Back in April on CNBC, Howard Marks complimented what a previous CNBC guest had said that day:
"I listened to your previous guest and he said 'I don't know'. I love when people say that because so few people do."
Then, later in the interview, he added "that's why I like that fellow who said I don't know. I also don't know. He and I should have a drink."
He went on to explain that "I don't like it when people claim to know" what will happen and then went on to paraphrase the following John Kenneth Galbraith quote:
"There are two kinds of forecasters: those who don't know, and those who don't know they don't know." - John Kenneth Galbraith
Marks added that "I have much more respect for the first group."
To me, for similar reasons, another phrase worth remembering is "I have no idea".
The good news is that it's not necessary to make accurate predictions to invest well though some seem to think it's important and, as a result, behave accordingly. What is required -- among other things -- is an ability to estimate value, sticking to what you know, some real price discipline, and patience. Yet no less important is an appreciation for what simply can't be reliably predicted or known.
Charlie Munger once said:
"It's kind of a snare and a delusion to outguess macroeconomic cycles...very few people do it successfully and some of them do it by accident. When the game is that tough, why not adopt the other system of swimming as competently as you can and figuring that over a long life you'll have your share of good tides and bad tides?"
So confident prognostications should mostly be ignored.
The future has always been uncertain. That will continue to be true even if the perception of uncertainty necessarily fluctuates. In other words, just because the future is perceived to be more or less certain -- at any particular point in time -- doesn't mean that it actually is.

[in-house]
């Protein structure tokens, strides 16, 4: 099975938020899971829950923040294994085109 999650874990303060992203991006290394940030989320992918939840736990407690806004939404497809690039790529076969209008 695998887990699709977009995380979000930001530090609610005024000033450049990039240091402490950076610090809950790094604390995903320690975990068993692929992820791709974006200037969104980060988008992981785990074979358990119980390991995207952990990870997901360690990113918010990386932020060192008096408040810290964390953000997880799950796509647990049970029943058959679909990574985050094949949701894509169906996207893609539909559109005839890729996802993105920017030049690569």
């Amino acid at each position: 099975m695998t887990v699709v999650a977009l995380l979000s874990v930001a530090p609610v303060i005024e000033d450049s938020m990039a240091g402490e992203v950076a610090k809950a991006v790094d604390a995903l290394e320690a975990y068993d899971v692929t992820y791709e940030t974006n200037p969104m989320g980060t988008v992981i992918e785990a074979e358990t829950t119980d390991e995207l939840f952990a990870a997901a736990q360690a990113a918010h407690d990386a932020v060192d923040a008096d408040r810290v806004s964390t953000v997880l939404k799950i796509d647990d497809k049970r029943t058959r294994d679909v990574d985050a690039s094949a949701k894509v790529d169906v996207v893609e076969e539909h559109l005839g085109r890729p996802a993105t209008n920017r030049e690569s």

For investors, the emphasis needs to be on compounded effects over decades, while being aware many unexpected events will occur -- both the negative and the positive variety -- and there's little point in trying to predict them. In fact, attempts to do so is usually a distraction. Investing is already tough enough to do well without such expensive diversions.
Margin of safety, flexibility, price discipline, and patience can, at least to an extent, protect against uncertainties and the inevitable misjudgments.
A sound investment approach is inherently flexible and open-minded and relies, in principle, on a substantial margin of safety. Some unusual ability to foresee what's going to happen, staring into an always uncertain future, is not required (and may even do harm by diverting time and energy away from what really matters).
Remaining focused on what you know is not a small advantage.
Knowing what you don't know is an even bigger one.
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